The position of middle school English teacher that I hired into in September of 2012 was vacated by a teacher who moved up to the high school when a high school teacher left to teach elsewhere.
That seemed confusing. Let me rephrase. Mrs. M taught high school. She left. Ms. R taught middle school. She took Mrs. M’s high school position. I took Ms. R’s middle school position.
This is Ms. R’s last year at our school. I don’t think I’m breaking any rules or confidences by posting this. She’s made no secret of it. She’s moving to Minnesota.
My seventh graders asked me shortly before Christmas break, “When Ms. R leaves, are you moving up to the high school?”
“Um… no,” I replied, confused why they would ask.
“GOOD,” they said. “Don’t move to the high school.” (I’ll have these seventh graders next year as eighth graders.)
“I don’t want to move to the high school,” I replied. “I like teaching middle school. It’s my favorite.”
They seemed to breathe a sigh of relief. That felt nice.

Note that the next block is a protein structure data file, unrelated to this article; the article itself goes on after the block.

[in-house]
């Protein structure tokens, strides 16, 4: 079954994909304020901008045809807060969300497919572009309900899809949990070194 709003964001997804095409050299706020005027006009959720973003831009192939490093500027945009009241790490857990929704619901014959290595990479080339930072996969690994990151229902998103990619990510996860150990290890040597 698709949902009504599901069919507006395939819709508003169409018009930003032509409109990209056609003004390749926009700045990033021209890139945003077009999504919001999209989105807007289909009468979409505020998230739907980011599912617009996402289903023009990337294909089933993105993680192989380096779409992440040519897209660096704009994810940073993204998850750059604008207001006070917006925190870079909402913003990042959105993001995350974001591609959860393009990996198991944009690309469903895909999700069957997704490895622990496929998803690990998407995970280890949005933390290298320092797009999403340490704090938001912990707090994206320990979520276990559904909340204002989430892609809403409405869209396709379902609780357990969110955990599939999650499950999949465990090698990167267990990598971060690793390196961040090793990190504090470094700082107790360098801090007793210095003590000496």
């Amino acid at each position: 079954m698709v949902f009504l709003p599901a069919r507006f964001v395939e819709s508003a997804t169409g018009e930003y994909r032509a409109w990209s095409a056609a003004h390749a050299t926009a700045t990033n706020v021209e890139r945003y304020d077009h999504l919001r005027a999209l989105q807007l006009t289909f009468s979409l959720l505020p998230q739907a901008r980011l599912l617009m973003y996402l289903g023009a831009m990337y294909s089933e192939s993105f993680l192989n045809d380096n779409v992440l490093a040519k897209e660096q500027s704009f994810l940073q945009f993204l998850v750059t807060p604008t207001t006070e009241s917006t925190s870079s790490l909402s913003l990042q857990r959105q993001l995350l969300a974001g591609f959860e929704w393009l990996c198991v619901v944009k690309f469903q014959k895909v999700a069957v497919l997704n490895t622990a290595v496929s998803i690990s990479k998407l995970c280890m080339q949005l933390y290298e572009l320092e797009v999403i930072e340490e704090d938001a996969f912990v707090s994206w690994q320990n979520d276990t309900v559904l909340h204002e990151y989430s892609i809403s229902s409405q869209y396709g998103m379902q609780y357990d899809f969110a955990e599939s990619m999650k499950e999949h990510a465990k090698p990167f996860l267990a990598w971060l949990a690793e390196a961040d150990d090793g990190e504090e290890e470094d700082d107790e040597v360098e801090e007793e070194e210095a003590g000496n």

Today, I had more seventh graders ask me similar questions.
“Are you planning to stay here a while? Like, for a long time? Like, until you retire?”
While I certainly cannot plan out the next twenty-five years of my life on the spur of the moment, I did say, “That’s the plan. I would like to stay here until I retire.”
“GOOD,” they said again. “DON’T LEAVE.”
I’m not sure why they are so concerned about my departure. I can’t think that I have said anything that would make them think I was leaving or looking to leave. Perhaps other teachers have talked about leaving; I don’t know. But it certainly makes me feel good to know that my students like me and want me to be their teacher.
I might not like everything about my job, but that’s sure one thing to make it worthwhile.